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Radioactive Boars Are Roaming Around Germany
                                    —Smithsonian Magazine

Plowing field with snout, they sniff out truffle,
root, leave poisonous dark bristles

on twigs. Tusks, over generations,
shorten for lack of need.

No arrows threaten ribs, no scent
of hunters chasing sows to bleed

them from their throats.
Litters are born, each small fetus

misshapen before birth,
ill formed bones, or lacking hoof.

Our disaster—their savior from blade,
our uranium—allowing sounder’s  growth.


Evolution Psalms

Praise the slow crack of bone
            sprouting feathers, marrow
            lightening in preparation for sky.

Praise the fish’s desire to slip
            from salt water to sand,
            the  invertebrate’s flexion, spine.


When finned things grew foot,
when gill gave to lung—

they’d had enough of brine,
wanted only ground, dirt.

When foot begot feather, and feather begot fur,

and when those covered in fur grew
fingers, opposable thumbs,

they saw their reflections in lakes, ponds.

Below swam the scaled and tailed,
who they lifted, let swirl against palms—

silver mouths caressing their fingers,
hands remembering original mothers.


Let the righteous rejoice in the hand, once aquatic fin
            which,  like a bud blossomed
            by cell’s heat, mutation.


Wind chiseled
the face of homo erectus.

The frontal brow receded
from its caress.

Cerebellum thickened,
expanded, thought ignites.

Synapses unstoppable
flame, holy light.


Teeth have forgotten foliage,
devour inland hooved flesh,

They are weary of crustaceans.
Their equilibriums shun

the ocean’s hymn and ebb. 
Skies, not seas, keep their departed,

now gods must have talons or two legs.


Lo, the neck of the animal
            grew speckled, reaching
for the highest leaf.
            Hunger contorted muscle,
desire for chlorophyll’s sweet
            elongating bone, nerve sheath.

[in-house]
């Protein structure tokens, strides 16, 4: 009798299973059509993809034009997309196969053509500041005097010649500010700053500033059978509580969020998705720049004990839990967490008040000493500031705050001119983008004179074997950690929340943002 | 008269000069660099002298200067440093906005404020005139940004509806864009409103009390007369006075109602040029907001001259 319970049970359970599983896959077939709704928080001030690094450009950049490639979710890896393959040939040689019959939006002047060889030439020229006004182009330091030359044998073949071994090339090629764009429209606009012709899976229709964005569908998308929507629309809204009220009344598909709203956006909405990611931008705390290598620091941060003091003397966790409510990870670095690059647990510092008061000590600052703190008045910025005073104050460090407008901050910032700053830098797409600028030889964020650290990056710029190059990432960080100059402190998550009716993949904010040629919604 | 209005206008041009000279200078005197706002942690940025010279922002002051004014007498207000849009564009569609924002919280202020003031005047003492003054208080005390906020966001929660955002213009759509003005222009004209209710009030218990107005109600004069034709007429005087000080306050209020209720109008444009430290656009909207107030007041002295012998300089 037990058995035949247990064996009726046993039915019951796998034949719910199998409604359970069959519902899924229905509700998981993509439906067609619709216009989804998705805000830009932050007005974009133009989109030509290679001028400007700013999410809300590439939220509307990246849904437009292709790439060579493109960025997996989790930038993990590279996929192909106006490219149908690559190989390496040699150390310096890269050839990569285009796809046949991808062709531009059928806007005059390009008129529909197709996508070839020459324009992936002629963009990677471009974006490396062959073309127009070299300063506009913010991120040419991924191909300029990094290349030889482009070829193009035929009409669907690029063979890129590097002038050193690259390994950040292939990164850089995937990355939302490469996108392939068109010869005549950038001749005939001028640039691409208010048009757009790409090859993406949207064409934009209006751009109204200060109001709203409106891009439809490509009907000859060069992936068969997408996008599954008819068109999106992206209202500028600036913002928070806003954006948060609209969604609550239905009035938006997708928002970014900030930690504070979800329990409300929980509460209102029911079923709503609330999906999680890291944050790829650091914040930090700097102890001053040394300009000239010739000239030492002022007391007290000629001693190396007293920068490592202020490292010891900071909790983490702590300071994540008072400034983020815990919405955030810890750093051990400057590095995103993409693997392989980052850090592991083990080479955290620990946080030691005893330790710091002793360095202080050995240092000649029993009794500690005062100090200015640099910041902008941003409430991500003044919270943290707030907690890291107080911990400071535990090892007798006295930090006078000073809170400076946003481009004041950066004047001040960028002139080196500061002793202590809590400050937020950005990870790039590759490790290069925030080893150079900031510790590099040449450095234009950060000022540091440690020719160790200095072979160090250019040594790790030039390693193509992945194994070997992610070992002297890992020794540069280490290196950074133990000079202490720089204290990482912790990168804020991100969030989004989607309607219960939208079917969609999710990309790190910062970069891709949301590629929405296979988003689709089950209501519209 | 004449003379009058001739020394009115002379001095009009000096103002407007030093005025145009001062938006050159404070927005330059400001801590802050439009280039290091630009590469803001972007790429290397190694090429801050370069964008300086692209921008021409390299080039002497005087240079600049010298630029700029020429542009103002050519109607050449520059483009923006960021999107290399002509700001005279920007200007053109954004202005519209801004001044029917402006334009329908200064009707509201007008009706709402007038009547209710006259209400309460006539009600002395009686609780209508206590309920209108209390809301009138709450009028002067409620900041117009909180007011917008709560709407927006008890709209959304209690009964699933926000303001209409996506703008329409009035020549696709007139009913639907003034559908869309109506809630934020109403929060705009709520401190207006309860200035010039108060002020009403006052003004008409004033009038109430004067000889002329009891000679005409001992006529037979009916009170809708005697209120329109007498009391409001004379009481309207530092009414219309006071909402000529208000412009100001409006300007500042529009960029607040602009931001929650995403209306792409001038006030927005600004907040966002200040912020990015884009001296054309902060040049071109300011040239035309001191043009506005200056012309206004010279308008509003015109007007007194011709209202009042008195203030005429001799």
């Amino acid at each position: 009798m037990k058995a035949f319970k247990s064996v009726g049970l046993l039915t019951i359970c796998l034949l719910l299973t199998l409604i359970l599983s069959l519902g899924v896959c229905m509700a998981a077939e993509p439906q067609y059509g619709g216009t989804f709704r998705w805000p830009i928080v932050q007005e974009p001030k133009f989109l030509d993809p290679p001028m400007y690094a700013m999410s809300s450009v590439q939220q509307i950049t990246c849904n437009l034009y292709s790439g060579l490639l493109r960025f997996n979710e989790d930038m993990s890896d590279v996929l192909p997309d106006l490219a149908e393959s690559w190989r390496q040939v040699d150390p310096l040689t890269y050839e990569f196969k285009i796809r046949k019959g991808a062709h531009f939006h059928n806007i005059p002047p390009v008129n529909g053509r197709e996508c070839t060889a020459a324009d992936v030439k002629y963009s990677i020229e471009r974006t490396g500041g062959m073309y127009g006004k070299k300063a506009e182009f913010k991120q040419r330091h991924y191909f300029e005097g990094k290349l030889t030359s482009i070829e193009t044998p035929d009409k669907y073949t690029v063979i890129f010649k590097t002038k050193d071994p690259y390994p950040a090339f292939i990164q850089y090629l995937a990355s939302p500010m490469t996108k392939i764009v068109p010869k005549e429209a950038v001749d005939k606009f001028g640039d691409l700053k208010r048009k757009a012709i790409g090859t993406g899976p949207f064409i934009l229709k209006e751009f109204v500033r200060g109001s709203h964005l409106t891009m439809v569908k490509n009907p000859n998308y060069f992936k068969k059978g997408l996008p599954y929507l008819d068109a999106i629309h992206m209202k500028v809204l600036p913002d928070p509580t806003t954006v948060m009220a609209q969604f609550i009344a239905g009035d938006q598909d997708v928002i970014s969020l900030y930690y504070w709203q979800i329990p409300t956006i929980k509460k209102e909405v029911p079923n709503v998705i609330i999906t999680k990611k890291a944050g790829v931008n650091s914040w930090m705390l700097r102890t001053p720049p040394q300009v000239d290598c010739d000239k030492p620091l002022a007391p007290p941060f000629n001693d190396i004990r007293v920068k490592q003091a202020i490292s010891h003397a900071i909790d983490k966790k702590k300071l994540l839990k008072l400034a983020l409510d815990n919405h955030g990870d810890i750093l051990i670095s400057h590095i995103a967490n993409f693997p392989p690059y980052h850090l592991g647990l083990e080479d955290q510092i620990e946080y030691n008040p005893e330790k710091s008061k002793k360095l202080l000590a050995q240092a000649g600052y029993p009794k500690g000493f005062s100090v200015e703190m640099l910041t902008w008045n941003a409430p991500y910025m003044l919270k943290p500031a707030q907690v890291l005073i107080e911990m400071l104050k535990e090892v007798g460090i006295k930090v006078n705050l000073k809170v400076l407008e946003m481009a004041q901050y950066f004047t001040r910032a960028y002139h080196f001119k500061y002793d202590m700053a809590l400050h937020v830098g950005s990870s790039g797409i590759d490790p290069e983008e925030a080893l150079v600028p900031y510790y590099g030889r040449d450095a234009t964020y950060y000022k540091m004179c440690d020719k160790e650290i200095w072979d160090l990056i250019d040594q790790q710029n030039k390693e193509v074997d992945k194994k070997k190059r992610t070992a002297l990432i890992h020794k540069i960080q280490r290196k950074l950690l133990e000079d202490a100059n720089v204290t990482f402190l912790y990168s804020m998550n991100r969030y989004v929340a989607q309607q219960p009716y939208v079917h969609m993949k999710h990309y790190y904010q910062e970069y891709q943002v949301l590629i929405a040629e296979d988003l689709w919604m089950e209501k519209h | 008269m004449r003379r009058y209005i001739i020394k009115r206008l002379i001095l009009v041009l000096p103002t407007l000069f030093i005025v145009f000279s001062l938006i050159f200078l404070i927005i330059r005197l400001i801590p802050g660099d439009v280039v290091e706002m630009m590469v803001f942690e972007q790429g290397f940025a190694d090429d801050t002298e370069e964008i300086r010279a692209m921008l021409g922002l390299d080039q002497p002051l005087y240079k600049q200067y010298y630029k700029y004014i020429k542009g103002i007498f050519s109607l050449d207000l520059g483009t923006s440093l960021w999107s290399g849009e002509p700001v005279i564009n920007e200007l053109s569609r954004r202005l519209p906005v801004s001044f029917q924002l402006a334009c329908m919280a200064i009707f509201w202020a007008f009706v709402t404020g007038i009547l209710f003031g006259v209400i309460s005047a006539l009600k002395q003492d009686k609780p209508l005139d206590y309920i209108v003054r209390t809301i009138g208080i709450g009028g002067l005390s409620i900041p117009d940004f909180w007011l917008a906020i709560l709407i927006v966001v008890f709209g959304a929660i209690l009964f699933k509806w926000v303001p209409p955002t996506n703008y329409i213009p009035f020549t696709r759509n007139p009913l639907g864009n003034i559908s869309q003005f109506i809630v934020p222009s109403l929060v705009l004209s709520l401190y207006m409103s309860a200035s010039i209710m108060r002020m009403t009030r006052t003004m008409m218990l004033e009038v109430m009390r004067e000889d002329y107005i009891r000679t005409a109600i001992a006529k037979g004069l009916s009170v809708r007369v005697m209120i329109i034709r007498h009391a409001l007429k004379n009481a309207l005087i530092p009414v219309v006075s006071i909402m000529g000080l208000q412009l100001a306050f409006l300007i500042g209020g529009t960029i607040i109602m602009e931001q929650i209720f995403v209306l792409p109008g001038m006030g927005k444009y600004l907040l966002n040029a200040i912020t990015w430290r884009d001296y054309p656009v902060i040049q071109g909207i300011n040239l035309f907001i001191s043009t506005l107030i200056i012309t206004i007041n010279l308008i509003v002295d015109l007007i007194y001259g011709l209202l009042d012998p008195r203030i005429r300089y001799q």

Gracious is the dome shell
            over soft limbs of silent reptiles
            with no need for song. 
Grief and darkness delivered outward bone
            as swaddle and refuge
            from enemies’ incisors, wrongs.


Let light illumine the atavism,
            the whale’s genetic code for growing legs,
            the foul’s one missing protein
            for erupting teeth.
Let light illumine the human tail
            upon embryo swirling at seven weeks.


Praise the mammal with wings, the reptile
            that gives live birth to her young.
Praise the puzzle of fossil, shift of bone,
            mandible stretch and recession,
            three toes turned hooves,
            our  single-cell origin
            before  oxygen’s collision.
Trust in the flesh’s alteration, life-force’s urn,
             our salvation.


So quietly, beauty leaves,

sneaks off with dried up teats
from constant suckle. It hides like the flesh

of ancient silent turtles making
dark homes in their dome shells.

Why does it go?  It wants to be beckoned,
hear me sing my frantic sparrow’s serenade.

Beauty, beauty, forgive each mistake we’ve made.  


Tayve Neese’s work has appeared in literary journals around the country including The Comstock Review, Fourteen HillsMiPOesias, and The Paris Review (online). She is the co-executive editor of Trio House Press, an independent, non-profit press publishing distinct and innovative voices of emerging and established American poets.  Her book Blood to Fruit is published by David Robert Books. Neese has taught poetry as an adjunct at the University of North Florida. She serves on the Advisory Board for the Concord Poetry Center in Concord, Massachusetts, and currently resides in Colorado.